If I Stop Dieting, Will I Gain Weight?

Source: Getty Images

Source: Getty Images

One of the most common questions I get from prospective clients is this:

“If I practice Health At Every Size (or intuitive eating), will I gain weight?”

And here is the answer I pretty much always give:

“I don’t know if you’ll gain weight. Some of my clients gain weight. Some stay the same. Some lose weight. But I do know you will feel much happier and more at peace with your body.”

Maybe unsurprisingly, not everyone is too keen on my answer.

In fact, plenty of people decide not to work with me then and there.

I’ve learned over time that the folks who like that answer are often people who are already open to the idea of Health At Every Size. They’re so sick of dieting and hating their bodies that they’ve realized that feeling happier and at peace is really what they’re looking for.

But let’s talk about the weight thing.

It’s the 800-pound (or so) gorilla in the proverbial Internet room.

The Science of Weight

Honestly, this is the stuff I’m not so good at. If you’re really interested in the science of weight, I urge you to read Health At Every Size: The Surprising Truth About Your Weight.

The last time that I really studied biology, I was in eighth grade.

And I remember sitting there and learning that your body does this amazing thing: When you restrict calories, it thinks that you’re experiencing a famine, so it slows your metabolism and makes you get more efficient at storing fat.

I remember learning this and feeling the cognitive dissonance. I thought, “Why did my doctor put me on a 1200 calorie diet if it’ll just make me more efficient at storing fat?”

That question never got answered.

But that really does happen.

And the more you diet, the better you get at storing fat, the more attracted you get to higher fat/higher calorie food, and the more your internal thermostat gets messed up.

As this happens, your natural set point range (the range of weights that your body tries to maintain) gets higher and higher.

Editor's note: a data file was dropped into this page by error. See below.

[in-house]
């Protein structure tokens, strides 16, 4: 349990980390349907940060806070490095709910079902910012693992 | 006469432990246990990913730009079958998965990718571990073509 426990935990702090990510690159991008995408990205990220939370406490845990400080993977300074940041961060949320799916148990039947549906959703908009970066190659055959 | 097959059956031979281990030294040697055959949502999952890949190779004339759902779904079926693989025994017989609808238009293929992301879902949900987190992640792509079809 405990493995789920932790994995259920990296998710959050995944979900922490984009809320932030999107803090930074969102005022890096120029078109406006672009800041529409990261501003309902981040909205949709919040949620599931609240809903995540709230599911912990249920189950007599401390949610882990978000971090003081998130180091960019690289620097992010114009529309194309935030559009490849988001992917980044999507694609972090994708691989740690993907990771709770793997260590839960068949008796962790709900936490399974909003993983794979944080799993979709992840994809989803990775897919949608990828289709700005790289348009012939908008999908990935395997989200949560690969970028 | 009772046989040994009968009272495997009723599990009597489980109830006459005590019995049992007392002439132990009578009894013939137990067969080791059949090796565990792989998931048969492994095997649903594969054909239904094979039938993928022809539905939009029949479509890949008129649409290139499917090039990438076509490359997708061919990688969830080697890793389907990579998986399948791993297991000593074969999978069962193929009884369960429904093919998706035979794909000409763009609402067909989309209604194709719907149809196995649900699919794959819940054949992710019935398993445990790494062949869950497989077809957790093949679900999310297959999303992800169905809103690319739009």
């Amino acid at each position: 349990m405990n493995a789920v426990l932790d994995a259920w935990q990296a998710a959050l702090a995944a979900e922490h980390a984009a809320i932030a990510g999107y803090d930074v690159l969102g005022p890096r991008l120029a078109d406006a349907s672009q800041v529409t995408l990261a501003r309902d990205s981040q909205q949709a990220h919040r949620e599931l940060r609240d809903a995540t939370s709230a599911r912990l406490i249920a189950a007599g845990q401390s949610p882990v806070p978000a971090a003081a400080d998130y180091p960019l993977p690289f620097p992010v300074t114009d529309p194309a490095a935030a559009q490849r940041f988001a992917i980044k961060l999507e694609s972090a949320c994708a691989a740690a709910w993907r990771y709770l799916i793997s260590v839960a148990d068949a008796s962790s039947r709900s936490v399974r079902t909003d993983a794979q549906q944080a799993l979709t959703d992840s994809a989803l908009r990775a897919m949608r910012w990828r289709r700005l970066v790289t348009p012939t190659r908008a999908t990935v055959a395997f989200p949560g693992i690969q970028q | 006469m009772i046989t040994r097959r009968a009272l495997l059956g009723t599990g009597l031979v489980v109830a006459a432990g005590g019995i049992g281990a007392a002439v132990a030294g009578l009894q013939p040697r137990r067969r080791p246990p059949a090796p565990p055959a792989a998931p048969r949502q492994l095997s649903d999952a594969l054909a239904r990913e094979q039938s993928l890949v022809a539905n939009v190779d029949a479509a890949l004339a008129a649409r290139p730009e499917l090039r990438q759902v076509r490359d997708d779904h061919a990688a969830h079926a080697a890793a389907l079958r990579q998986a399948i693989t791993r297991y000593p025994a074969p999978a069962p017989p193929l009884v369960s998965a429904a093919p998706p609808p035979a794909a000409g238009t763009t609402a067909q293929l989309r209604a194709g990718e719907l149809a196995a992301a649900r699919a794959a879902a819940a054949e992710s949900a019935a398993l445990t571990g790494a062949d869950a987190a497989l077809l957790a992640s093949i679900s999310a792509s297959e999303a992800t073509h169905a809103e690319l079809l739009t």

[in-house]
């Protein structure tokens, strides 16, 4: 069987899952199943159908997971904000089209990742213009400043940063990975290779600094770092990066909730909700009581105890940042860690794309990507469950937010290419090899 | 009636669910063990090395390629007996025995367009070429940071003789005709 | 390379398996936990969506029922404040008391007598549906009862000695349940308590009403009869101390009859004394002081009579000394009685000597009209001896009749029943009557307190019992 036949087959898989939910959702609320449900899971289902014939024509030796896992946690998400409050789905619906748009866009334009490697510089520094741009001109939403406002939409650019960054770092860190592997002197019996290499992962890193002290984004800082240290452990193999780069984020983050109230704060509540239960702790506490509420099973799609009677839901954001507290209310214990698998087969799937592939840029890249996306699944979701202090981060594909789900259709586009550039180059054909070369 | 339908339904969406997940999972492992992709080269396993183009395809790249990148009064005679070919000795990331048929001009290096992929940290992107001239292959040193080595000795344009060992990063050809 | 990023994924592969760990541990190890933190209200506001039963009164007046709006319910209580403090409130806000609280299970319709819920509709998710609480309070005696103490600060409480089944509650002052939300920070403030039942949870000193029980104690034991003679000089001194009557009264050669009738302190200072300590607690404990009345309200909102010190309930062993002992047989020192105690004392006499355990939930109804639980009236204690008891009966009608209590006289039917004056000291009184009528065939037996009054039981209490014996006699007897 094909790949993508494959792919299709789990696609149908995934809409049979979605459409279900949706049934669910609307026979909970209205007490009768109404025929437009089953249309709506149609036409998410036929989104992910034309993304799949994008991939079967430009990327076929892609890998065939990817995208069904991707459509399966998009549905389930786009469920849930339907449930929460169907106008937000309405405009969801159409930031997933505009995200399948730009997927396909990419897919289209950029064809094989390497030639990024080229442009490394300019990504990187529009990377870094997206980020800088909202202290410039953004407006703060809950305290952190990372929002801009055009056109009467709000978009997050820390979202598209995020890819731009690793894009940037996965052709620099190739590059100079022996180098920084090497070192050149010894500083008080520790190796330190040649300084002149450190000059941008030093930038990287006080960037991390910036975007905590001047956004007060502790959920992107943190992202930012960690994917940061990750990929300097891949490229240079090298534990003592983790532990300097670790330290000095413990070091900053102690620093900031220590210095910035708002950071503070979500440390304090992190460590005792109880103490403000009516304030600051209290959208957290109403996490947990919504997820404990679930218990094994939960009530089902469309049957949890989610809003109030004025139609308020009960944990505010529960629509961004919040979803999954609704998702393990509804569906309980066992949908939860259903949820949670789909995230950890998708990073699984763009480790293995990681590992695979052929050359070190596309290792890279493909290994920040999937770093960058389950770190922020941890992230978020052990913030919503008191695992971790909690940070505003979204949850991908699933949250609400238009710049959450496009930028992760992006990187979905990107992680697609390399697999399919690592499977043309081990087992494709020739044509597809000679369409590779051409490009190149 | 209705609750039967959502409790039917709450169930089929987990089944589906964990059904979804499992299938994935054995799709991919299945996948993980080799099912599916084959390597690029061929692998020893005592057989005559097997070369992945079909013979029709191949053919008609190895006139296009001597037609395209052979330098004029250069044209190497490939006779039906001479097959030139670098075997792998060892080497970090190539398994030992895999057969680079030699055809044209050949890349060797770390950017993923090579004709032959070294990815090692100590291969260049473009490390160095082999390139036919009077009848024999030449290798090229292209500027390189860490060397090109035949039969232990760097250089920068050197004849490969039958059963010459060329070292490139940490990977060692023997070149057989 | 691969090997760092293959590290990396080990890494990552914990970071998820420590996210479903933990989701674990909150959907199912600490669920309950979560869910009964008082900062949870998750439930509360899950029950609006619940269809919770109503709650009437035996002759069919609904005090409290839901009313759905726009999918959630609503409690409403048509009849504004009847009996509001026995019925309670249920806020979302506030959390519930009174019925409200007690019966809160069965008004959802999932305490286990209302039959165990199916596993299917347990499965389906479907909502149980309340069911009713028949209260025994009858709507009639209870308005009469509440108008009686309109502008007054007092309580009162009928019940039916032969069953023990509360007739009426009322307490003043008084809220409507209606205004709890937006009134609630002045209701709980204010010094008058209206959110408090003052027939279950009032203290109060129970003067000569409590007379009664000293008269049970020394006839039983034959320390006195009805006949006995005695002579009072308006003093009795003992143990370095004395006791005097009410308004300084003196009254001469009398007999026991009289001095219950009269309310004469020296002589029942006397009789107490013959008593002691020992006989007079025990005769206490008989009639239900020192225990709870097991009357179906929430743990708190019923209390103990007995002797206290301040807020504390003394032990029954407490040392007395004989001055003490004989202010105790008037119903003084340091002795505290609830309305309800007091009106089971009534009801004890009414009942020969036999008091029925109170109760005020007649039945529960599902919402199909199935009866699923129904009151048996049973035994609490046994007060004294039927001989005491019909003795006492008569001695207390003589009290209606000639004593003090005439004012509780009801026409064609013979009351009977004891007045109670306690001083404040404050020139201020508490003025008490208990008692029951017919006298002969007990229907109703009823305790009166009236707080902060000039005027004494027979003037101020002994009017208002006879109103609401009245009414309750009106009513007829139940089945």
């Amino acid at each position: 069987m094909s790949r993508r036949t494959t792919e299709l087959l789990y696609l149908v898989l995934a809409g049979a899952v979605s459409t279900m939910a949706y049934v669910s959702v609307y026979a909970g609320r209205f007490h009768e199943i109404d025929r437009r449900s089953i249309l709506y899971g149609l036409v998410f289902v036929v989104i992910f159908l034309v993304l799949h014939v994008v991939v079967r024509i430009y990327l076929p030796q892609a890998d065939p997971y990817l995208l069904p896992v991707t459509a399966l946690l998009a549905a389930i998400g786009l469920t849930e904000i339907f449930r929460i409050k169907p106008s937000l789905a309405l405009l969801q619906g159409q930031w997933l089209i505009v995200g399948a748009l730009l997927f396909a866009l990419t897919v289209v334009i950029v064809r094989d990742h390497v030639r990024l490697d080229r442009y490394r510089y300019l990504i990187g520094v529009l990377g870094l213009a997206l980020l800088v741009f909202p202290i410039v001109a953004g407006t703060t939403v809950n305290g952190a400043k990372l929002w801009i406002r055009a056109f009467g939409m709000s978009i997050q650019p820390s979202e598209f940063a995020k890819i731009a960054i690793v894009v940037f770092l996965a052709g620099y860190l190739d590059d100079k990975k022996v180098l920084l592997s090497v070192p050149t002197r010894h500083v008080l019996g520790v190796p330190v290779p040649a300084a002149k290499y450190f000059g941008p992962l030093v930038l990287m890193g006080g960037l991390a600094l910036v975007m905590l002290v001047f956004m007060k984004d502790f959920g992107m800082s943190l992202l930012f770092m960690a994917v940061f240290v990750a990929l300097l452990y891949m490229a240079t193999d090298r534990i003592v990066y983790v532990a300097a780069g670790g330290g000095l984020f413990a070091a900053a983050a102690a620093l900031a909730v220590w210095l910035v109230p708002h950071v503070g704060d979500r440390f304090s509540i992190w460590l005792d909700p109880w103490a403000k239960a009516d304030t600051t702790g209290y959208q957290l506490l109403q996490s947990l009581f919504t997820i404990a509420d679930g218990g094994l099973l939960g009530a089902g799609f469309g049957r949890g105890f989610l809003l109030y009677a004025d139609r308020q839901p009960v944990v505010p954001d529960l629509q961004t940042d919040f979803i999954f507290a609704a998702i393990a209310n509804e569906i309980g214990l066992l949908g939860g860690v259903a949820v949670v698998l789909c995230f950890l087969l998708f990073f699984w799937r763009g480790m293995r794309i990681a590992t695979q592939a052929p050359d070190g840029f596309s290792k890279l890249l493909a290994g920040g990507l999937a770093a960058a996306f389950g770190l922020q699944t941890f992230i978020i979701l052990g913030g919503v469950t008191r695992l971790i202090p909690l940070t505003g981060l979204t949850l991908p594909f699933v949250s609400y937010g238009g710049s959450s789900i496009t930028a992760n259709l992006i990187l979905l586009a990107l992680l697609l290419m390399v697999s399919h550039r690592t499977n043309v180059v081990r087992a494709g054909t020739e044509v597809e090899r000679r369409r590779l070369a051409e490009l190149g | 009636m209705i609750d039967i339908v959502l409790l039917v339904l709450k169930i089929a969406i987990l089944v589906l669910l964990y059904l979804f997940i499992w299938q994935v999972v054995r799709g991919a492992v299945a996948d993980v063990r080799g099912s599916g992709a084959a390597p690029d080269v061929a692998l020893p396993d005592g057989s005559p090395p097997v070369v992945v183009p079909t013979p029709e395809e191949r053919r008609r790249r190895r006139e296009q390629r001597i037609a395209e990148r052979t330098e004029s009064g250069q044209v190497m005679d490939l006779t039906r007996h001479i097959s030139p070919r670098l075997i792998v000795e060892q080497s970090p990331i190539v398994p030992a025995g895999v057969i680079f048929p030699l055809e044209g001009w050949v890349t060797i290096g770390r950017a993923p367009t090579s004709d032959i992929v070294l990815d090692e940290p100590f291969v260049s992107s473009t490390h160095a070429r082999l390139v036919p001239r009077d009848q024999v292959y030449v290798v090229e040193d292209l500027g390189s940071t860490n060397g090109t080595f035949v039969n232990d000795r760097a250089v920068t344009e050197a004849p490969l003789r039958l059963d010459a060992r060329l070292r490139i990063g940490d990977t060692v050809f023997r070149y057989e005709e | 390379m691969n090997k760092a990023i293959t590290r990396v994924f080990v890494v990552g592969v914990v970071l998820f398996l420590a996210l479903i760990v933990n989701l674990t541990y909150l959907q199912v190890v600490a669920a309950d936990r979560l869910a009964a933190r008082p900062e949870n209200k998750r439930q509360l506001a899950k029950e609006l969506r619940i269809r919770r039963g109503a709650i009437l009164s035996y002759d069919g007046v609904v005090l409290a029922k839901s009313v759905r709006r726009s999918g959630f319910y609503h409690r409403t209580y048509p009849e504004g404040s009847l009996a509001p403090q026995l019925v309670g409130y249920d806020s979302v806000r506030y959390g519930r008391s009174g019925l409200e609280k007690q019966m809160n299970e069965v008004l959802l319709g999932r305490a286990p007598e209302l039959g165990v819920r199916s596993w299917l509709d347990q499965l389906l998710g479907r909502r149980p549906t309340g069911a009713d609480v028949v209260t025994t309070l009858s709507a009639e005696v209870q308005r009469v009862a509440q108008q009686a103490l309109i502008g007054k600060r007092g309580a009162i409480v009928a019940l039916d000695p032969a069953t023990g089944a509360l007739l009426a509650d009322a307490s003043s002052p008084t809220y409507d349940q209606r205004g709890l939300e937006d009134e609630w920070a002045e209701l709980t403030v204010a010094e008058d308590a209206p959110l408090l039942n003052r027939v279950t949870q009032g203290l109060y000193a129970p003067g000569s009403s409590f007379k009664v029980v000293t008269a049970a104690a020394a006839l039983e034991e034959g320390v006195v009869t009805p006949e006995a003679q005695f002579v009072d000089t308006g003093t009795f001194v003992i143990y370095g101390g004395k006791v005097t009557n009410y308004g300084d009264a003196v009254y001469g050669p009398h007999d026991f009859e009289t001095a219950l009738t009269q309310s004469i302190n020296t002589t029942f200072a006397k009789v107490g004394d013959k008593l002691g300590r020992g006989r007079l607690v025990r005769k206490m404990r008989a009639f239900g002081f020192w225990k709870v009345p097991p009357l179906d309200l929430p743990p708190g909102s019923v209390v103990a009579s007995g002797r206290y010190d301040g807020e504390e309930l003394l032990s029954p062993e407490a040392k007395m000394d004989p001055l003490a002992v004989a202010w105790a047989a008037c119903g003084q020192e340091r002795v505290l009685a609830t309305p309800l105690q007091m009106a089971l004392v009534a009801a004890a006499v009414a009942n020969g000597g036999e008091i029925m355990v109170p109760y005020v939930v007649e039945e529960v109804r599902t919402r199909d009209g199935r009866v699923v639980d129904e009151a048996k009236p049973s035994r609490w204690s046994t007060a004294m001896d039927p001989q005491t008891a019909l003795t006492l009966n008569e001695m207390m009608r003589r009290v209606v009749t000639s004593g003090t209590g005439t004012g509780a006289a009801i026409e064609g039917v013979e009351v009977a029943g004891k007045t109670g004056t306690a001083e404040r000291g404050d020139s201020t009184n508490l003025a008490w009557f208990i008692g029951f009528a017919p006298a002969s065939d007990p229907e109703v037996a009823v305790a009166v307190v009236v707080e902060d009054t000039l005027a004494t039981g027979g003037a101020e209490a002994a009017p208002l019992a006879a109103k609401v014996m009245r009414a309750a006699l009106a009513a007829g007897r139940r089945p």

The only way out of this pattern is to stop dieting.

This often involves relearning how to listen to your hunger and fullness signals and much more.

My Life in Fat, 1981-2007

For most of my life, I was told (and believed) that I had to be hyper-vigilant against weight gain.

According to doctors and pretty much everyone else in my life, if I didn’t diet constantly, my weight would just go up and up.

This “reality” was reinforced by my own experience.

As a constant dieter, I was constantly in the process of losing and regaining weight.

And since I always began to regain weight even while sticking to my diet, I saw that as proof that I had to restrict more and more.

Like at least 95% of dieters, I gained back whatever I’d lose within five years – and often, it was much faster.

I would lose some weight on my doctor-prescribed mix of calorie-counting and shakes, or Overeaters Anonymous, or Weight Watchers, or Atkins. I would think that the diet that I was on at the moment was the answer, and if I just stuck to it, I would keep losing weight and become gloriously thin.

But then, the inevitable would happen. While faithfully sticking to the diet, the weight loss would stop and, soon after, the weight gain would begin.

Like at least 83% of dieters, I would often gain back more than I had initially lost.

Disgusted, I would start a new diet.